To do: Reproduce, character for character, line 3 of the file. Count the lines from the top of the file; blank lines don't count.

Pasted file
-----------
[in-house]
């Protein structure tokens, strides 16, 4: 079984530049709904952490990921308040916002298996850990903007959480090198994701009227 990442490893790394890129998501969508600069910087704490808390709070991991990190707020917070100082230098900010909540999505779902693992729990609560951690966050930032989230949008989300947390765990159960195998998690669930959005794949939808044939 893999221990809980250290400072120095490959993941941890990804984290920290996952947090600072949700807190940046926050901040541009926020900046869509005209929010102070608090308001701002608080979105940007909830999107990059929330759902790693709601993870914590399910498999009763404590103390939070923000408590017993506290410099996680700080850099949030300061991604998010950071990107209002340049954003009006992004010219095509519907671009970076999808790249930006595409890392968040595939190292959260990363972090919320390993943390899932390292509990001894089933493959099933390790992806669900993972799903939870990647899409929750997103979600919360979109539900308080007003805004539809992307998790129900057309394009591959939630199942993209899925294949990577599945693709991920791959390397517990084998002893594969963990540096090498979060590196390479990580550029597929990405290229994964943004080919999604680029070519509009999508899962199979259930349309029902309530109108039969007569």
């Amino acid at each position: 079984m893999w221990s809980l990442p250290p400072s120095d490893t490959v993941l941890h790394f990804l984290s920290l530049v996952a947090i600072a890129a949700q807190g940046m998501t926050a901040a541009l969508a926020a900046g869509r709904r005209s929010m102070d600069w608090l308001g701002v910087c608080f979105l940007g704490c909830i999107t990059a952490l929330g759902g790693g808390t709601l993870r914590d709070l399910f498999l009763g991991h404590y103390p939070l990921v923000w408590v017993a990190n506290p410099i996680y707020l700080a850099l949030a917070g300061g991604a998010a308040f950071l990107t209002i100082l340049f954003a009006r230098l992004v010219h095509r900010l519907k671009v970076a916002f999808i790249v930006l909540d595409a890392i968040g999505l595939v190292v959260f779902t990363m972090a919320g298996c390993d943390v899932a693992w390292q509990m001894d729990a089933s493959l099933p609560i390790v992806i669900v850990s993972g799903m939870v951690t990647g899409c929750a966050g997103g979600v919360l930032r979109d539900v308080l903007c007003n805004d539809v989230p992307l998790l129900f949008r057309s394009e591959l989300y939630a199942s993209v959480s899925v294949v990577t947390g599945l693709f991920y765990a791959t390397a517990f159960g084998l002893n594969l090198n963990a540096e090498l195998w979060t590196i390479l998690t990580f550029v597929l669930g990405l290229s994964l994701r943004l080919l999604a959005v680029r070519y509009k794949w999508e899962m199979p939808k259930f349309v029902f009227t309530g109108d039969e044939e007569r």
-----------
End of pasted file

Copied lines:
């Amino acid at each position: 079984m893999w221990s809980l990442p250290p400072s120095d490893t490959v993941l941890h790394f990804l984290s920290l530049v996952a947090i600072a890129a949700q807190g940046m998501t926050a901040a541009l969508a926020a900046g869509r709904r005209s929010m102070d600069w608090l308001g701002v910087c608080f979105l940007g704490c909830i999107t990059a952490l929330g759902g790693g808390t709601l993870r914590d709070l399910f498999l009763g991991h404590y103390p939070l990921v923000w408590v017993a990190n506290p410099i996680y707020l700080a850099l949030a917070g300061g991604a998010a308040f950071l990107t209002i100082l340049f954003a009006r230098l992004v010219h095509r900010l519907k671009v970076a916002f999808i790249v930006l909540d595409a890392i968040g999505l595939v190292v959260f779902t990363m972090a919320g298996c390993d943390v899932a693992w390292q509990m001894d729990a089933s493959l099933p609560i390790v992806i669900v850990s993972g799903m939870v951690t990647g899409c929750a966050g997103g979600v919360l930032r979109d539900v308080l903007c007003n805004d539809v989230p992307l998790l129900f949008r057309s394009e591959l989300y939630a199942s993209v959480s899925v294949v990577t947390g599945l693709f991920y765990a791959t390397a517990f159960g084998l002893n594969l090198n963990a540096e090498l195998w979060t590196i390479l998690t990580f550029v597929l669930g990405l290229s994964l994701r943004l080919l999604a959005v680029r070519y509009k794949w999508e899962m199979p939808k259930f349309v029902f009227t309530g109108d039969e044939e007569r």